Examining the caustic consequences of urban social constructions.
Urban landscapes are a testament to the complex social constructs that act as buffers for some, and barriers for most. Although they are largely based on prejudice and self-interest from the societal elites, these social labels hinder the development of "a racially visible and culturally distinct minority," (Anderson, 583) which in turn "affirms" the depravities of the community further. Through centuries of artificial social constraints, certain patterns of prejudice based on nothing more then race, gender, and beliefs have ingrained themselves into the urban system creating sections of the city which, to the outsiders view, embody the sense of difference between the occupants and the societal, social and physical norm of the city. .
The idea of a city being a haven for all in need has been around ever since cities were originally erected. In time of war, famine, or poverty, there is always more to offer inside the city then out. Despite this, there have always been challenges inside the city. With groups vying for land and provisions; they ultimately isolate themselves from each other, creating subsections of the city that act as a city itself. Influxes of immigrants make the situation even more complex. Immigrants tend to move in to areas where others who speak their language and follow their culture live. These locations are predominantly where housing is relatively cheap but where work is also easily accessible. Immigrant groups rely so heavily on each other that it may take several generations before a family moves out of the artificially designated ethic community which they surrounded themselves in. This pattern of immigrant reliance on old world connections simplifies life in the short term but it slows down the progress of the generations to come.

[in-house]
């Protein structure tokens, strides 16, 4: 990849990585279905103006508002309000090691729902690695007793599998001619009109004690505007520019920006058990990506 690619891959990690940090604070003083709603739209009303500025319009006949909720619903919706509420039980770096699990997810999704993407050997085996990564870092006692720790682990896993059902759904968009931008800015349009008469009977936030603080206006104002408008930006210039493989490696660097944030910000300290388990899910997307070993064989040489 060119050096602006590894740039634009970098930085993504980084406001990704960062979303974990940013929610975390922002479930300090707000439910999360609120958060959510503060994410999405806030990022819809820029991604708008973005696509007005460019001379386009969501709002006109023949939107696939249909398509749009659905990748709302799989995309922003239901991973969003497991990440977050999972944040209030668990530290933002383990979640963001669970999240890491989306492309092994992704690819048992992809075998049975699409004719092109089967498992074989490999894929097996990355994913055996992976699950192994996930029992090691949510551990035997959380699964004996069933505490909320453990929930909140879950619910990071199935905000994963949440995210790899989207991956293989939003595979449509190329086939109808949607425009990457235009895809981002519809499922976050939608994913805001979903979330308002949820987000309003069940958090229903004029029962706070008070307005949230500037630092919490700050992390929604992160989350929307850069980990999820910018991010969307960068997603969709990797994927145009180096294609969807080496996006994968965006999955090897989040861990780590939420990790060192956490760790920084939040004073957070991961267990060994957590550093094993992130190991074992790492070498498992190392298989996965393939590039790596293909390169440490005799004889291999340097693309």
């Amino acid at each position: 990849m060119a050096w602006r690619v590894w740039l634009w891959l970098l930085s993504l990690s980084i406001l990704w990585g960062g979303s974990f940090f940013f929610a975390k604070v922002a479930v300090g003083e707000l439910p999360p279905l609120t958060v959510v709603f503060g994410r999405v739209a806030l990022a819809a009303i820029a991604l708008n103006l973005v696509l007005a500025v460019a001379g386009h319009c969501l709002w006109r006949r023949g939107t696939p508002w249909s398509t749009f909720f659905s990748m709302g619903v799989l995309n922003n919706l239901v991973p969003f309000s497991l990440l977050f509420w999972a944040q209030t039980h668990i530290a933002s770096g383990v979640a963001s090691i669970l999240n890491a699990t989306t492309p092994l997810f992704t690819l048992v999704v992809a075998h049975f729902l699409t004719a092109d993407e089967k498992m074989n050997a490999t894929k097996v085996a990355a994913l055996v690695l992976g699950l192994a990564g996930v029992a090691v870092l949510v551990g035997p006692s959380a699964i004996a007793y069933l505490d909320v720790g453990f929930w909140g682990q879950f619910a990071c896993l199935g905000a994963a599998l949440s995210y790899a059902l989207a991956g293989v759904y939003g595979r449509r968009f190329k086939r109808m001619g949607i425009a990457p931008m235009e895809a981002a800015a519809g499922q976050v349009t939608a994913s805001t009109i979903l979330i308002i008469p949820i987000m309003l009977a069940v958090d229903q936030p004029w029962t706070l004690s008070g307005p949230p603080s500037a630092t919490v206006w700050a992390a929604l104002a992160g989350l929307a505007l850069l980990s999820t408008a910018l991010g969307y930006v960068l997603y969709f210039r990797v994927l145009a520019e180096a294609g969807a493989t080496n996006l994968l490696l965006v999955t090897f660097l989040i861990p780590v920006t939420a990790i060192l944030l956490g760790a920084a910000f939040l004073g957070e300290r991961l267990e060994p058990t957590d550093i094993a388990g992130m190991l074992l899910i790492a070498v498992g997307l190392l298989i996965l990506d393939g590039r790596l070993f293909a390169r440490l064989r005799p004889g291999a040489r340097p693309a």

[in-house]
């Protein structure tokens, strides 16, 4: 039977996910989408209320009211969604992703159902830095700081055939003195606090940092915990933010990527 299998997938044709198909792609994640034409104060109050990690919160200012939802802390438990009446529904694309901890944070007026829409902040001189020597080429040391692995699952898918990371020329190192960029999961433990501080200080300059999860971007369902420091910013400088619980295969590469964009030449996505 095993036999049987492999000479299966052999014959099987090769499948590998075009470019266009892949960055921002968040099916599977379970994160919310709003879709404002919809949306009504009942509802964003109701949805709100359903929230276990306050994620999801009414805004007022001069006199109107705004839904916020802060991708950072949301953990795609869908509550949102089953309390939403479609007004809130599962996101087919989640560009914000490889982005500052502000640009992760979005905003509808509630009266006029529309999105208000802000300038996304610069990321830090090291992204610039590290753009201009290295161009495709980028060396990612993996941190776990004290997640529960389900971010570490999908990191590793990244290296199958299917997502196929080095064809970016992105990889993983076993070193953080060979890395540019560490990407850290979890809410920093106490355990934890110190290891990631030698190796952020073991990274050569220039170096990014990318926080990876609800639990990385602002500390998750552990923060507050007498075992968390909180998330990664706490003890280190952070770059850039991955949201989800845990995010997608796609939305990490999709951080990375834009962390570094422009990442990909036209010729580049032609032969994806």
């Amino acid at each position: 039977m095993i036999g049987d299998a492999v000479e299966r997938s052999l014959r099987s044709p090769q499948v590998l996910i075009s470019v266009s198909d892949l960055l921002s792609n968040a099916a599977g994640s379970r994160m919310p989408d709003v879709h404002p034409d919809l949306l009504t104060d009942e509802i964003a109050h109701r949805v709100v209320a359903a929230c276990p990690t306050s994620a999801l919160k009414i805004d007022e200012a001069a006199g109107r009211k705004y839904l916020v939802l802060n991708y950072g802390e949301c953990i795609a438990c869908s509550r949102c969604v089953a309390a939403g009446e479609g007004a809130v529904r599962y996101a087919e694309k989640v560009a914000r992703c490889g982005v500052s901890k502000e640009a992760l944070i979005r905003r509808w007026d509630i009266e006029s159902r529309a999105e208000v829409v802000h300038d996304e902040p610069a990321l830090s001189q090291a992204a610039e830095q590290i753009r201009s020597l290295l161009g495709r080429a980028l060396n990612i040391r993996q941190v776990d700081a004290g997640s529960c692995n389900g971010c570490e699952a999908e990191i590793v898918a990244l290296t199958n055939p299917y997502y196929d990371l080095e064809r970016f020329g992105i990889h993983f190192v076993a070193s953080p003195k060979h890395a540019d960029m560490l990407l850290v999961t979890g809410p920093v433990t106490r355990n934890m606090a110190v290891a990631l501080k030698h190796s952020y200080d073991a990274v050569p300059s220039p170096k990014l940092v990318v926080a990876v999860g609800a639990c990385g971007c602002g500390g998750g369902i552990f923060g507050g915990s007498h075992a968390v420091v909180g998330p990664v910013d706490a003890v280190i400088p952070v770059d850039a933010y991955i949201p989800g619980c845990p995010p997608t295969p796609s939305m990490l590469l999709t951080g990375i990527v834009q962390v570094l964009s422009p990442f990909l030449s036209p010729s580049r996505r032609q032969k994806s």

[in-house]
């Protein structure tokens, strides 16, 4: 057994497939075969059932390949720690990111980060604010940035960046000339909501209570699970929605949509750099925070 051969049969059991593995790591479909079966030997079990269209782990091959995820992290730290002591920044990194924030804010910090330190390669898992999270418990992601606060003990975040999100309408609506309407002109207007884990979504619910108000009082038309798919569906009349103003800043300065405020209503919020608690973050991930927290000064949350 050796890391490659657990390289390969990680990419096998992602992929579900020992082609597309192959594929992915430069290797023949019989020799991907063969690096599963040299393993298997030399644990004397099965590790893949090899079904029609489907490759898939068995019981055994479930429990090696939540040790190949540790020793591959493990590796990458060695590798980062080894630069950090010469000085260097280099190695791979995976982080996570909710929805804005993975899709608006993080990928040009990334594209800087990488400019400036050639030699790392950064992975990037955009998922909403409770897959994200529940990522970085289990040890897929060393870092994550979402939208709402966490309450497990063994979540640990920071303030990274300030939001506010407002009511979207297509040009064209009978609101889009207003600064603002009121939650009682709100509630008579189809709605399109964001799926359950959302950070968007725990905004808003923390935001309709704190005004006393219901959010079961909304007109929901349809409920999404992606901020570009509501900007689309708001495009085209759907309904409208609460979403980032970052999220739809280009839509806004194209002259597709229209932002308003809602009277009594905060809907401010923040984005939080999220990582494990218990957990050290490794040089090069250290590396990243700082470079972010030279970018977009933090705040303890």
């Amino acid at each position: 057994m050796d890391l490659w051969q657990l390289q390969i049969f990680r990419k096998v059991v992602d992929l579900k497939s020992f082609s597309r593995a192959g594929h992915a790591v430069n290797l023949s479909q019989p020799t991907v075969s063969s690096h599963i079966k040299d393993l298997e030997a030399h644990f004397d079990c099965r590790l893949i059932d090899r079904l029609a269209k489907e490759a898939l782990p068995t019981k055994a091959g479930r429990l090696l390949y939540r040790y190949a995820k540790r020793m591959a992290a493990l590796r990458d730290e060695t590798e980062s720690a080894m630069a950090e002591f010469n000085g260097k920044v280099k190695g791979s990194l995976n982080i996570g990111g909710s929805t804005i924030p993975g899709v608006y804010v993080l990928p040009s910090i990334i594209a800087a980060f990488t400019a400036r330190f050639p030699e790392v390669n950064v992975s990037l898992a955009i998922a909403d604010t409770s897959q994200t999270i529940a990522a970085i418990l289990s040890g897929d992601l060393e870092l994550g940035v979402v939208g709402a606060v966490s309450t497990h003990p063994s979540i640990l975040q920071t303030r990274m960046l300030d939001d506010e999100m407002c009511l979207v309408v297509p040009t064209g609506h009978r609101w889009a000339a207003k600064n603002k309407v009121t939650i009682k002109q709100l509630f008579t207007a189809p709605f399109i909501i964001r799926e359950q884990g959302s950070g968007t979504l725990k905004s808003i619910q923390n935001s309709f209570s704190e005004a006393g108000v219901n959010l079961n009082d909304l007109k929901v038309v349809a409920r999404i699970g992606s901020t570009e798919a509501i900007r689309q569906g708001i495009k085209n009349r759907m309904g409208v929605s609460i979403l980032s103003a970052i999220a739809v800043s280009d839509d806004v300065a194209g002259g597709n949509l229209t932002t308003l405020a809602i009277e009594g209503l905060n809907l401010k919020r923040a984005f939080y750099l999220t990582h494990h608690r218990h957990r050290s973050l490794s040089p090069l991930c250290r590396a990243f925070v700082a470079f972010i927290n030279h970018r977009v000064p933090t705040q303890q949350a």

When individuals try to emerge from the constraints of their assumed role in society, they are often held back because of their implicit identity.